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S. Austin Allibone, comp.  Prose Quotations from Socrates to Macaulay.  1880.
 
Aristotle
 
  The celebrity of the great classical writers is confined within no limits except those which separate civilized from savage man. Their works are the common property of every polished nation; they have furnished subjects for the painter, and models for the poet. In the minds of the educated classes throughout Europe, their names are indissolubly associated with the endearing recollections of childhood,—the old school-room,—the dog-eared grammar,—the first prize,—the tears so often shed and so quickly dried. So great is the veneration with which they are regarded, that even the editors and commentators who perform the lowest menial offices to their memory are considered, like the equerries and chamberlains of sovereign princes, as entitled to a high rank in the table of literary precedence. It is, therefore, somewhat singular that their productions should so rarely have been examined on just and philosophical principles of criticism.  1
  The ancient writers themselves afford us but little assistance. When they particularize, they are commonly trivial: when they would generalize, they become indistinct. An exception must, indeed, be made in favour of Aristotle. Both in analysis and in combination, that great man was without a rival. No philosopher has ever possessed, in an equal degree, the talent either of separating established systems into their primary elements, or of connecting detached phenomena in harmonious systems. He was the great fashioner of the intellectual chaos; he changed its darkness into light, and its discord into order. He brought to literary researches the same vigour and amplitude of mind to which both physical and metaphysical science are so greatly indebted. His fundamental principles of criticism are excellent. To cite only a single instance:—the doctrine which he established, that poetry is an imitative art, when justly understood, is to the critic what the compass is to the navigator. With it he may venture upon the most extensive excursions. Without it he must creep cautiously along the coast, or lose himself in a trackless expanse, and trust, at best, to the guidance of an occasional star. It is a discovery which changes a caprice into a science.  2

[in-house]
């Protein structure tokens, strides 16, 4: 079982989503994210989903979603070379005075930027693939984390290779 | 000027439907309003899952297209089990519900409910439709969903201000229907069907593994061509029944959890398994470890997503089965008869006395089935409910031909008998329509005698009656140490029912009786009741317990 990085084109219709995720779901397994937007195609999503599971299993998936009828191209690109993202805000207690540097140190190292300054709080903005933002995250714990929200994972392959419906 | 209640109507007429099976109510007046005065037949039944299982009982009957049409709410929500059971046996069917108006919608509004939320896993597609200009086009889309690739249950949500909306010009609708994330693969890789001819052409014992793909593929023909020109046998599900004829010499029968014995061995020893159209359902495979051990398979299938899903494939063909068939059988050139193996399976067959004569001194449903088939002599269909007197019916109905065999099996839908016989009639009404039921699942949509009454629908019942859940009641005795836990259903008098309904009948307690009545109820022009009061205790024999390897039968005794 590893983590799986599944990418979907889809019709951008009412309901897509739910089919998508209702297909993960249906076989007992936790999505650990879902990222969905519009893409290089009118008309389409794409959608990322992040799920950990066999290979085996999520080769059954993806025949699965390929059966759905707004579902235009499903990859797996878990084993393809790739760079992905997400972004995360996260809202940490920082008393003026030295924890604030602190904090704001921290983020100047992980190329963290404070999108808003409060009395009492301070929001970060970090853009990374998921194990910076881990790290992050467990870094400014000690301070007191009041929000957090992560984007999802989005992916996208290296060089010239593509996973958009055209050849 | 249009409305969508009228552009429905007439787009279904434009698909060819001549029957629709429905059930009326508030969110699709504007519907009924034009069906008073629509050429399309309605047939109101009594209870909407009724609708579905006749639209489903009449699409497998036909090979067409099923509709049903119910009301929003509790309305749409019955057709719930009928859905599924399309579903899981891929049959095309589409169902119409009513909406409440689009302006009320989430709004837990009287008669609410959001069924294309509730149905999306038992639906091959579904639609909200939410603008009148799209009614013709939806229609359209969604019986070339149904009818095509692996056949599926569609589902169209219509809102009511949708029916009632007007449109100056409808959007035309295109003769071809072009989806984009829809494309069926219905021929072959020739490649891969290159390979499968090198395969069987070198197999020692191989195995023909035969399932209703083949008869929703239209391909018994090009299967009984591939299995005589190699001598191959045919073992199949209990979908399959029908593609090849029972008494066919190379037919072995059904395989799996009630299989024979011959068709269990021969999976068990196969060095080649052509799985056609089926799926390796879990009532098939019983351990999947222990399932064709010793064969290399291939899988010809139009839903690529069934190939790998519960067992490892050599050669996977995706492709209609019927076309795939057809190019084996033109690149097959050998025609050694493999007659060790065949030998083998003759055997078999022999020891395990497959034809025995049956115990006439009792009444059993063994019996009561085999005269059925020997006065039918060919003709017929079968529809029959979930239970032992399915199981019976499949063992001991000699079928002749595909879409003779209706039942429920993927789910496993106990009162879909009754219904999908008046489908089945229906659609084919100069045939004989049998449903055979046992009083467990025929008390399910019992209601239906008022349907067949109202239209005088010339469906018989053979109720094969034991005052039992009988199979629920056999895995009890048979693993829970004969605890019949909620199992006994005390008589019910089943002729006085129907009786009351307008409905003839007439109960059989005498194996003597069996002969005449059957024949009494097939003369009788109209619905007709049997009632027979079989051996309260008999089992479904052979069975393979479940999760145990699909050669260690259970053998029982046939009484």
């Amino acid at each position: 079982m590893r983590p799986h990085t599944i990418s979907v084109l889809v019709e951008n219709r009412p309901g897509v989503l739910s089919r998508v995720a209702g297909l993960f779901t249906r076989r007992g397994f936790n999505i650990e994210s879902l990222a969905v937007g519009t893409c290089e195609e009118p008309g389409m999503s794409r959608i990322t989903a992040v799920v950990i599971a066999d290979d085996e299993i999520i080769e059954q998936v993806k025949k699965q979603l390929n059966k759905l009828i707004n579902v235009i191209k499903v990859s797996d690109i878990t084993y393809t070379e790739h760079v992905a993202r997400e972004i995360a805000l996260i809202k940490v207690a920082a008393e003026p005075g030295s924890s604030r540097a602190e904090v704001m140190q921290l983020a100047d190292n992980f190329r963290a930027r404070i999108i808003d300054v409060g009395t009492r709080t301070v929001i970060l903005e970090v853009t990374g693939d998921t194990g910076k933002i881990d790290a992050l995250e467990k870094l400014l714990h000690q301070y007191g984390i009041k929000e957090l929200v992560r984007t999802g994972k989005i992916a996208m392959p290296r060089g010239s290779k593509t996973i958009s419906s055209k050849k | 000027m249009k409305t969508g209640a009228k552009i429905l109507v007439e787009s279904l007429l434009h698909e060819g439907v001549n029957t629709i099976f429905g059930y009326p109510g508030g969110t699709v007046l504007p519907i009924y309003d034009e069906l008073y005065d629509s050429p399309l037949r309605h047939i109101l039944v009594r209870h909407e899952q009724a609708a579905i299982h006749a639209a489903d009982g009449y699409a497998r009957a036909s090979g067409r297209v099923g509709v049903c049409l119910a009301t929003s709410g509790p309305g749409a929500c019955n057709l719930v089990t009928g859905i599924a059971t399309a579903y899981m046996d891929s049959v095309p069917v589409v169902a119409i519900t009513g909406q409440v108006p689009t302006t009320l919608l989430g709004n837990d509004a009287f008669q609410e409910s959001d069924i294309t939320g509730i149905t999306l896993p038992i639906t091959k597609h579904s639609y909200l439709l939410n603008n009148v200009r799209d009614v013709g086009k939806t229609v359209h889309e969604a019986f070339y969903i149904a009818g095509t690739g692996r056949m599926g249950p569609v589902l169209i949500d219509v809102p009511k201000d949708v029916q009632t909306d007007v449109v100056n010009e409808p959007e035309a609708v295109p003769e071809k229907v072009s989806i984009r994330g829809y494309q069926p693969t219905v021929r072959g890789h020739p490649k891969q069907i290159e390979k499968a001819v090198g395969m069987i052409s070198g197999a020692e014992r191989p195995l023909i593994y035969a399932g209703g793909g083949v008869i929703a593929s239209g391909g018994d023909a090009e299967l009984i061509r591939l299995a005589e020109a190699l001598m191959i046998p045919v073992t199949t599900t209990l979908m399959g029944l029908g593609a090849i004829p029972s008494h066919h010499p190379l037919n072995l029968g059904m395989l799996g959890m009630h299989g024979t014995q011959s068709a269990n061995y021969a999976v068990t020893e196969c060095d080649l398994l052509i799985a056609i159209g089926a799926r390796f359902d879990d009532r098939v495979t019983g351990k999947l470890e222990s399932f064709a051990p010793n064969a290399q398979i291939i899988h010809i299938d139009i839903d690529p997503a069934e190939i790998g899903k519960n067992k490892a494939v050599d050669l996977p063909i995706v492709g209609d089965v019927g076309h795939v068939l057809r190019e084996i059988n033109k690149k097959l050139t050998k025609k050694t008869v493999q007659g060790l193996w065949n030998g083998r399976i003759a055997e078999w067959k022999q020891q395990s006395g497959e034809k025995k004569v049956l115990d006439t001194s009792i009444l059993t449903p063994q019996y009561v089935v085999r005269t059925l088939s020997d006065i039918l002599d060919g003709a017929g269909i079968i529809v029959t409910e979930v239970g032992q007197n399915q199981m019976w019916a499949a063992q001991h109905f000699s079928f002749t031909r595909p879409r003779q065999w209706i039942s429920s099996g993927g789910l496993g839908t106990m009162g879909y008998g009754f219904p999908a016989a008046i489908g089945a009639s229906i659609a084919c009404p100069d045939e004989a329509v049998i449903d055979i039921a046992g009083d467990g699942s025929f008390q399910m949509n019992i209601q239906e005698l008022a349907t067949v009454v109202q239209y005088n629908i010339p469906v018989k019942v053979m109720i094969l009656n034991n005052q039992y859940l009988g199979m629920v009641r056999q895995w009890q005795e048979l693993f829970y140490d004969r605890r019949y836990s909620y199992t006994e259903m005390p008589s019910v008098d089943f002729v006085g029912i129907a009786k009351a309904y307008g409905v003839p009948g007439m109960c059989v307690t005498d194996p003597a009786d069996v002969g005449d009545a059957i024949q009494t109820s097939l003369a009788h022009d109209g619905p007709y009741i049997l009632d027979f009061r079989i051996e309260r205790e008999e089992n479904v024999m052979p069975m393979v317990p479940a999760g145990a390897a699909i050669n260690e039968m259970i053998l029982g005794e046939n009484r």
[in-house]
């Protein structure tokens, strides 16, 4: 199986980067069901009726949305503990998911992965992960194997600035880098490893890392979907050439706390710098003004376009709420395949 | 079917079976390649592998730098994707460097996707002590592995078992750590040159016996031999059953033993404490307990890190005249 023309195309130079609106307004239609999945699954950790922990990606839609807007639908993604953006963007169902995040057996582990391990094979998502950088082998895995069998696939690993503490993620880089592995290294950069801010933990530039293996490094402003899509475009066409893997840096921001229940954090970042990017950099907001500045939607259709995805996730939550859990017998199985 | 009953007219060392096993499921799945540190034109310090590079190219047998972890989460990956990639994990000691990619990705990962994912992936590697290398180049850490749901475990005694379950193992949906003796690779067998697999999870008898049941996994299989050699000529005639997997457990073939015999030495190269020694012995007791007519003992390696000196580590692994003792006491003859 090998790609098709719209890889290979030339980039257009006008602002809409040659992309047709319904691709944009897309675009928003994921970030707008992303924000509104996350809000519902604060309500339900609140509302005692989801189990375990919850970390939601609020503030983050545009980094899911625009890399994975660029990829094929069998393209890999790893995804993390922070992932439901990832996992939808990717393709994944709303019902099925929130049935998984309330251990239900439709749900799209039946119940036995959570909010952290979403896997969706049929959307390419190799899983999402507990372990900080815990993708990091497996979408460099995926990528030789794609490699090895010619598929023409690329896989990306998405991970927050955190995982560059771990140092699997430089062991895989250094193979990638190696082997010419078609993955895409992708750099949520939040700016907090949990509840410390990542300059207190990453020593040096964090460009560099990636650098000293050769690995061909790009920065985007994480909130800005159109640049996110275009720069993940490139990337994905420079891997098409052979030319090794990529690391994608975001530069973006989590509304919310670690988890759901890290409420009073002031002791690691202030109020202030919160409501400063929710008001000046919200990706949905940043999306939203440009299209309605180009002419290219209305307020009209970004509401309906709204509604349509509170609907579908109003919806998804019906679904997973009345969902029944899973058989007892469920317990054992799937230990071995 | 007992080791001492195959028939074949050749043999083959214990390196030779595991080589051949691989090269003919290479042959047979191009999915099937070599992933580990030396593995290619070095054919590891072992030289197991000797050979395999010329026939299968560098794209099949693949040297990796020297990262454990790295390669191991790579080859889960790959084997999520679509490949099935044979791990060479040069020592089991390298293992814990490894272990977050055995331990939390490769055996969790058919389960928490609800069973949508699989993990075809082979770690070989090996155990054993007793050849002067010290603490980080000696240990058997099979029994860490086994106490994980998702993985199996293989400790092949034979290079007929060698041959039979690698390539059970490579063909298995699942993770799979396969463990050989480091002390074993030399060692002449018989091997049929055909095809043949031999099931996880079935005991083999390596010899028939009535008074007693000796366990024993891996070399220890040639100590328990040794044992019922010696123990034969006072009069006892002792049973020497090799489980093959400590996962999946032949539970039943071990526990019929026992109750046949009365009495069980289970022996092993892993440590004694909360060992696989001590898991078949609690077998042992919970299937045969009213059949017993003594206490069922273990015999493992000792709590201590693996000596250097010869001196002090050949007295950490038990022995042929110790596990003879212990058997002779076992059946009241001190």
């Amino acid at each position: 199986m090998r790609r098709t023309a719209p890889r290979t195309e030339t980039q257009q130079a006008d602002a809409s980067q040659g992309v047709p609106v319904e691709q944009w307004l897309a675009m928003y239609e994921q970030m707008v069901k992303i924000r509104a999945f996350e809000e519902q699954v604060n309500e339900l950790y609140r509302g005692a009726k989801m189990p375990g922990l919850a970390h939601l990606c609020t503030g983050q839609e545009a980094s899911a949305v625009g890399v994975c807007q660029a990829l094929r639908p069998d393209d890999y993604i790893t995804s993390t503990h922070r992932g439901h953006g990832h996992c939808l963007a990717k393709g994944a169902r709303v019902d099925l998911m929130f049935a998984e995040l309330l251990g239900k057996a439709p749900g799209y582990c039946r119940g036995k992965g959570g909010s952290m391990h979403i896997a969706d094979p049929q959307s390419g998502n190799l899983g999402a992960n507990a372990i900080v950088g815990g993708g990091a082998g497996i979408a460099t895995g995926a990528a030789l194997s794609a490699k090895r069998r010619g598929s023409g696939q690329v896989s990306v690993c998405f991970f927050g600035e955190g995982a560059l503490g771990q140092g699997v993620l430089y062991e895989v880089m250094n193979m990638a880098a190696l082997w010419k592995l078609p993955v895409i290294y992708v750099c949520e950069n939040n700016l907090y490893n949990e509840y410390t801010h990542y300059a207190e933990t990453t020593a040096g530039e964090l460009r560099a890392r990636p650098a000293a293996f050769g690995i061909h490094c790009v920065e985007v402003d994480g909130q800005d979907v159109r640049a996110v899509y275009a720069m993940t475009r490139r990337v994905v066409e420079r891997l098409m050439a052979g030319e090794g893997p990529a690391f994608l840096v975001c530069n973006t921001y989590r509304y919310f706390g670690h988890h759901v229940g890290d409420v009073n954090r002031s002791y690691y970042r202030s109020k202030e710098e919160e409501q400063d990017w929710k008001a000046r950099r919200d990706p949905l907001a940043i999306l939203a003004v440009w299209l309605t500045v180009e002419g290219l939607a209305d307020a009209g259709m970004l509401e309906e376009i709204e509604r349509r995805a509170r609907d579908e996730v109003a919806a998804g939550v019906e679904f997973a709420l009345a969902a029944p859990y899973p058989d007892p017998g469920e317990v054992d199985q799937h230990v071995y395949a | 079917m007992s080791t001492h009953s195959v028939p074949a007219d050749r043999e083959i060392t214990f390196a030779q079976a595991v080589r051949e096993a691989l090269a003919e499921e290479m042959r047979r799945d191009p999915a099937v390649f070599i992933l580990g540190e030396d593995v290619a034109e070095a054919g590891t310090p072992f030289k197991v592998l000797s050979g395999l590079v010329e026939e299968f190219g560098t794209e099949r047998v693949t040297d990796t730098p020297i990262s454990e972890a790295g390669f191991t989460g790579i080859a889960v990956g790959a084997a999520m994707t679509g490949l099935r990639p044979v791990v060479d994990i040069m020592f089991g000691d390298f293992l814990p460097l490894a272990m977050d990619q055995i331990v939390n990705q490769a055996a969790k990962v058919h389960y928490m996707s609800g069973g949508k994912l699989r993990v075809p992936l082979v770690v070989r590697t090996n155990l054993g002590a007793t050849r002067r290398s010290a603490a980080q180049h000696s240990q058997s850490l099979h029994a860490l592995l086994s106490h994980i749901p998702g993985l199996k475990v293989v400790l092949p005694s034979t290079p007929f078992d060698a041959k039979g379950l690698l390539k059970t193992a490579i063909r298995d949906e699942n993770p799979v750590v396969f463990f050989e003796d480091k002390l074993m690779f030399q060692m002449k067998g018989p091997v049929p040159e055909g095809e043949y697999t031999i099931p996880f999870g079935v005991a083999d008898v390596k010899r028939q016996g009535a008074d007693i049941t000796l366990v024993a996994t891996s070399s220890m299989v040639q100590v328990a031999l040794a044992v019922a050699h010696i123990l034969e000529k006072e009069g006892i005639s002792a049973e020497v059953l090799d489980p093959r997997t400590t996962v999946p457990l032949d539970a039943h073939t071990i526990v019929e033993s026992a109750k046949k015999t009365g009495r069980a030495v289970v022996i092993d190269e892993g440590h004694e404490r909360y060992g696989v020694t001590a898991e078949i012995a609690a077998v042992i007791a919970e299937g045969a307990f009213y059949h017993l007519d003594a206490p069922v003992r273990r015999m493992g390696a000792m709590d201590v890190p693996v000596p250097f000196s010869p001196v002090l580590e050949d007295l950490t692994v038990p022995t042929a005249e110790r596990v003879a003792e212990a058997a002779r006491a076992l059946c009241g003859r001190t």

The general propositions of Aristotle are valuable. But the merit of the superstructure bears no proportion to that of the foundation. This is partly to be ascribed to the character of the philosopher, who, though qualified to do all that could be done by the resolving and combining powers of the understanding, seems not to have possessed much of sensibility or imagination. Partly, also, it may be attributed to the deficiency of materials. The great works of genius which then existed were not either sufficiently numerous or sufficiently varied to enable any man to form a perfect code of literature. To require that a critic should conceive classes of composition which had never existed, and then investigate their principles, would be as unreasonable as the demand of Nebuchadnezzar, who expected his magicians first to tell him his dream and then to interpret it.  3
  With all his deficiencies, Aristotle was the most enlightened and profound critic of antiquity. Dionysius was far from possessing the same exquisite subtilty, or the same vast comprehension. But he had access to a much greater number of specimens; and he had devoted himself, as it appears, more exclusively to the study of elegant literature. His peculiar judgments are of more value than his general principles. He is only the historian of literature. Aristotle is its philosopher.
Lord Thomas Babington Macaulay: On the Athenian Orators, Aug. 1824.    
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